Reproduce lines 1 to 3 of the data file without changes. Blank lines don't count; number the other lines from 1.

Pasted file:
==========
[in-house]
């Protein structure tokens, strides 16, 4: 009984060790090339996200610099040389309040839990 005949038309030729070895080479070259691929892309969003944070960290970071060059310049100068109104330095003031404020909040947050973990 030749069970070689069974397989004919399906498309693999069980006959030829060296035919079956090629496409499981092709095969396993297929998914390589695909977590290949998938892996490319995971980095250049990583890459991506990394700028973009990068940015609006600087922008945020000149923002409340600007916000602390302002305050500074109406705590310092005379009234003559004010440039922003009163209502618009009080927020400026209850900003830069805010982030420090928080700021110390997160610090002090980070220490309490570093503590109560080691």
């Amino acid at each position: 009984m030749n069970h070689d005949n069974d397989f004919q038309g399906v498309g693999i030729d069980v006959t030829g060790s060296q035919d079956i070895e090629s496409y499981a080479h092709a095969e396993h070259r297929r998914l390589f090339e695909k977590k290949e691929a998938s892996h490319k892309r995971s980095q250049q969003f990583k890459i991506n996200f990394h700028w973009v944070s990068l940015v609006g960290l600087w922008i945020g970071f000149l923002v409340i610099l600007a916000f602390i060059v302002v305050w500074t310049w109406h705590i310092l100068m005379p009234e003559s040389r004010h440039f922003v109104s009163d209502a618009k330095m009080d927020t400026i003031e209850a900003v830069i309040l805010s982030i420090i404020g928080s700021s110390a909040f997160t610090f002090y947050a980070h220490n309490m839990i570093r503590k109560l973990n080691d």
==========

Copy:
[in-house]
């Protein structure tokens, strides 16, 4: 009984060790090339996200610099040389309040839990 005949038309030729070895080479070259691929892309969003944070960290970071060059310049100068109104330095003031404020909040947050973990 030749069970070689069974397989004919399906498309693999069980006959030829060296035919079956090629496409499981092709095969396993297929998914390589695909977590290949998938892996490319995971980095250049990583890459991506990394700028973009990068940015609006600087922008945020000149923002409340600007916000602390302002305050500074109406705590310092005379009234003559004010440039922003009163209502618009009080927020400026209850900003830069805010982030420090928080700021110390997160610090002090980070220490309490570093503590109560080691």
């Amino acid at each position: 009984m030749n069970h070689d005949n069974d397989f004919q038309g399906v498309g693999i030729d069980v006959t030829g060790s060296q035919d079956i070895e090629s496409y499981a080479h092709a095969e396993h070259r297929r998914l390589f090339e695909k977590k290949e691929a998938s892996h490319k892309r995971s980095q250049q969003f990583k890459i991506n996200f990394h700028w973009v944070s990068l940015v609006g960290l600087w922008i945020g970071f000149l923002v409340i610099l600007a916000f602390i060059v302002v305050w500074t310049w109406h705590i310092l100068m005379p009234e003559s040389r004010h440039f922003v109104s009163d209502a618009k330095m009080d927020t400026i003031e209850a900003v830069i309040l805010s982030i420090i404020g928080s700021s110390a909040f997160t610090f002090y947050a980070h220490n309490m839990i570093r503590k109560l973990n080691d």